Blockchain gaming is either the next big thing in Web3, or despicable trend businesses should avoid depending on whom you ask.
The area is divided, and taking an objective temperature of the situation can be difficult. Minecraft has banned #NFTs from their iconic game, GameStop has launched an #NFT marketplace, the WAX #blockchain has become a hub for #Web3 gaming, and Axie Infinity is working hard to recover from a comically painful $615 million hack earlier this year. Even #Decentraland and #The #Sandbox, two of the most popular #NFT-based games, struggle to reach 1,000 active monthly users.
Regardless of how any individual or organization feels about #blockchain-based #games, they will almost certainly impact the industry’s future. The long-term effects of NFTs on the sector are yet to be seen. We can, however, make some educated guesses.
Blockchain gaming’s future
Concentrating on #Web3. After being introduced to #Bitcoin by friends in 2014, Gökalp began investing in early-stage Web3 tech startups in 2016 after selling an ad tech company he had successfully built. When Axie Infinity and The Sandbox made waves in the gaming world in 2021, he was eager to get as close as possible. “At some point, I realised I was spending as much time for fun exploring these games as I was running a business,” Gökalp explained.
“Owning things that come from a game you play has the best long-term chance of making things mainstream.”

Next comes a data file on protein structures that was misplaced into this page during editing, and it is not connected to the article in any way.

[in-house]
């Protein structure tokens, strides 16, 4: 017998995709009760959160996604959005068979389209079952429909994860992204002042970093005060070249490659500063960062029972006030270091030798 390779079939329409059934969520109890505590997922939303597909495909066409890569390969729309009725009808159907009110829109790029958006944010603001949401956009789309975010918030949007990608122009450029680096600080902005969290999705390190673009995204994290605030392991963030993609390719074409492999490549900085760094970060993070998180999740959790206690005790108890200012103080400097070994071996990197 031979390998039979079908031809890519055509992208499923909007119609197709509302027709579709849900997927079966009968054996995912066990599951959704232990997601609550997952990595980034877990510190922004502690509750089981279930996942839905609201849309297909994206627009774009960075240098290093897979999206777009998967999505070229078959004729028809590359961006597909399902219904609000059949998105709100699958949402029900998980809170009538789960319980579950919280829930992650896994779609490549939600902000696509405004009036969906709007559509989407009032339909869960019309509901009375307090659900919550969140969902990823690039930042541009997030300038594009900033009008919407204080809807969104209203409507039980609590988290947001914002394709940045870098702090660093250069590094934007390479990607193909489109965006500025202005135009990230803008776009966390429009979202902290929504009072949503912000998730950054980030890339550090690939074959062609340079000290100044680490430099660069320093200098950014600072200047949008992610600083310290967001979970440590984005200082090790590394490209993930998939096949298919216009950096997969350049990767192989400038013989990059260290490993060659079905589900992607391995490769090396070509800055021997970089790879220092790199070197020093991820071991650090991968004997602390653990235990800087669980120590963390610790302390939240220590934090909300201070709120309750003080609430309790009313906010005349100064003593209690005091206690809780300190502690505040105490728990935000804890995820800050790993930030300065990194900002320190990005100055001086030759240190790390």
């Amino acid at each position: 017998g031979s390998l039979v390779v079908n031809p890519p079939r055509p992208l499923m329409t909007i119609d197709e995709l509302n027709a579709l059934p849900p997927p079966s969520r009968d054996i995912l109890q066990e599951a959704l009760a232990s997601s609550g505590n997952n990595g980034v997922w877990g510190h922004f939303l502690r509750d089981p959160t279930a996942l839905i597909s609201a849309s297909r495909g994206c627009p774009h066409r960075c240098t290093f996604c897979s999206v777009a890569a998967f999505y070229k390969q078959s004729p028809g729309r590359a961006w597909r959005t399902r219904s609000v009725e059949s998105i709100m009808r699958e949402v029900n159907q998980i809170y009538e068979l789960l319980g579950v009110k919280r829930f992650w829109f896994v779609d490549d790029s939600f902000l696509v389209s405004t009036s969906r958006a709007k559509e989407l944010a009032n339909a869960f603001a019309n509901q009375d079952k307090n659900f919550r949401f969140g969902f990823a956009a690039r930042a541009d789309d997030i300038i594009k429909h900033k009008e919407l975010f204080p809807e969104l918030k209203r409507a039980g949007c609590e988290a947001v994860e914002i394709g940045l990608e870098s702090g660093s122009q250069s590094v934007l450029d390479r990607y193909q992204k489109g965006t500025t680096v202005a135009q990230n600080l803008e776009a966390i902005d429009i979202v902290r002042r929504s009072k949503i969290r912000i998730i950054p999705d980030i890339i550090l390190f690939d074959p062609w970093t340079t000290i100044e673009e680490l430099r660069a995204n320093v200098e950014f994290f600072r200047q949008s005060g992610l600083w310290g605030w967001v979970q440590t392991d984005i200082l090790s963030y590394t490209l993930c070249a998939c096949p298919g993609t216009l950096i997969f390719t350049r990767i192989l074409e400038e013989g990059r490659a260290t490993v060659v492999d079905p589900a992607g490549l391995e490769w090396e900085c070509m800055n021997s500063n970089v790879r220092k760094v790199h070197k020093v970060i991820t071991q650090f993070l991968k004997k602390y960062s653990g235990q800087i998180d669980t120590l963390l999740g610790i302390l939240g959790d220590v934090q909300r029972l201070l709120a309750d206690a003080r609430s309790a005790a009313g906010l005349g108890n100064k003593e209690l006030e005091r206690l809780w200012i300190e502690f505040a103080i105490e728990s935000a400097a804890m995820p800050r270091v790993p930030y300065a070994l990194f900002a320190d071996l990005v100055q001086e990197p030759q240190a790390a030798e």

It’s telling that a highly successful free-to-play gaming platform gutted its legacy business to focus on blockchain gaming. When asked if IA is betting on the future of that industry, Gökalp responded emphatically: “100%.”
It’s a fervently #pro-blockchain viewpoint in a sea of widely disparate views on the #technology’s prospects in the #gaming world. But Gökalp isn’t bothered by even the most outspoken anti-blockchain critics, believing that disagreement is healthy and reflective of the #crypto world itself.
With blockchain, it is simply not possible for technology to vanish completely. Web3 will have a place and use cases in games, whether people like it or not.
#Ownership, rather than #P2E use cases, will drive widespread #adoption.
If developers of #play-to-earn games want to attract users, they should focus more on “play” and less on “earn.” The current emphasis on financialization use cases is a natural part of the evolution of Web3 in the gaming space.
The studios that create the best games are the ones that succeed in the gaming market. This means that the best games are those that keep their players coming back for more.
After speaking with game #developers, venture capital funds, and investors over the last six months, it’s clear that the projects receiving funding aren’t the ones focusing on the financial aspect. The games based on fundamental Web3 principles appear to be the most appealing.
Web3 must address its technical issue.
Many in the Web3 space believe that the technical barrier that Web3 presents to the average person is a significant barrier to its widespread adoption, whether in gaming or elsewhere.
“Whether they’re touching a blockchain indirectly or directly, people need a seamless, invisible, completely abstracted away kind of experience,” Gökalp explained. “It should be as simple for them as logging into Spotify with your Facebook login, and everything else should be handled in the background. And only when you want to extract assets, which requires an immutable chain, do you need to be aware that you’re potentially moving funds or assets and risk losing them.“
Gaming is the most likely candidate to help people transition to Web3. It is simply more likely to do so than any other industry because it is one of the world’s most popular forms of consumed entertainment. Compared to other industries, it is also inherently open to the principles upon which Web3 is built.